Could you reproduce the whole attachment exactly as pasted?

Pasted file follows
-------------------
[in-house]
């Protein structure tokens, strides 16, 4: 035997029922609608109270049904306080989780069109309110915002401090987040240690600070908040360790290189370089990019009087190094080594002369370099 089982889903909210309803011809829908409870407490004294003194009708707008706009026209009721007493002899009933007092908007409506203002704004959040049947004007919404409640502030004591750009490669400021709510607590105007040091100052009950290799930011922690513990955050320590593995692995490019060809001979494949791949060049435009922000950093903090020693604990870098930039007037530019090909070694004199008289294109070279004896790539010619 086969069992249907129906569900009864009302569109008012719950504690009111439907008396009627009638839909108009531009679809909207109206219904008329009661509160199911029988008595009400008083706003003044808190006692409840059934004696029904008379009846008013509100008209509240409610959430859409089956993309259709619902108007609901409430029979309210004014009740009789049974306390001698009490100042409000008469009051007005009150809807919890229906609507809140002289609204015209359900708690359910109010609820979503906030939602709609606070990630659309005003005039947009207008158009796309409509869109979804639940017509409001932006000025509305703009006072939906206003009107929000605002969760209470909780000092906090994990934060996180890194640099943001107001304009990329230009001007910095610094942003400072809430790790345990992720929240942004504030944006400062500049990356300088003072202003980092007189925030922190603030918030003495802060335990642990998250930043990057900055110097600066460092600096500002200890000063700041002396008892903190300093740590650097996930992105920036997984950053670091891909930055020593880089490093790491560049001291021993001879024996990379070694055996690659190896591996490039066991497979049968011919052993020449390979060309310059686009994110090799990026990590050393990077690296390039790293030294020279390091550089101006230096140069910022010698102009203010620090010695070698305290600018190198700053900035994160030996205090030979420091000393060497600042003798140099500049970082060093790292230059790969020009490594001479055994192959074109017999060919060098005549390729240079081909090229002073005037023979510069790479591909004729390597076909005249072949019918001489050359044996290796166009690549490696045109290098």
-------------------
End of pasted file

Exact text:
[in-house]
């Protein structure tokens, strides 16, 4: 035997029922609608109270049904306080989780069109309110915002401090987040240690600070908040360790290189370089990019009087190094080594002369370099 089982889903909210309803011809829908409870407490004294003194009708707008706009026209009721007493002899009933007092908007409506203002704004959040049947004007919404409640502030004591750009490669400021709510607590105007040091100052009950290799930011922690513990955050320590593995692995490019060809001979494949791949060049435009922000950093903090020693604990870098930039007037530019090909070694004199008289294109070279004896790539010619 086969069992249907129906569900009864009302569109008012719950504690009111439907008396009627009638839909108009531009679809909207109206219904008329009661509160199911029988008595009400008083706003003044808190006692409840059934004696029904008379009846008013509100008209509240409610959430859409089956993309259709619902108007609901409430029979309210004014009740009789049974306390001698009490100042409000008469009051007005009150809807919890229906609507809140002289609204015209359900708690359910109010609820979503906030939602709609606070990630659309005003005039947009207008158009796309409509869109979804639940017509409001932006000025509305703009006072939906206003009107929000605002969760209470909780000092906090994990934060996180890194640099943001107001304009990329230009001007910095610094942003400072809430790790345990992720929240942004504030944006400062500049990356300088003072202003980092007189925030922190603030918030003495802060335990642990998250930043990057900055110097600066460092600096500002200890000063700041002396008892903190300093740590650097996930992105920036997984950053670091891909930055020593880089490093790491560049001291021993001879024996990379070694055996690659190896591996490039066991497979049968011919052993020449390979060309310059686009994110090799990026990590050393990077690296390039790293030294020279390091550089101006230096140069910022010698102009203010620090010695070698305290600018190198700053900035994160030996205090030979420091000393060497600042003798140099500049970082060093790292230059790969020009490594001479055994192959074109017999060919060098005549390729240079081909090229002073005037023979510069790479591909004729390597076909005249072949019918001489050359044996290796166009690549490696045109290098």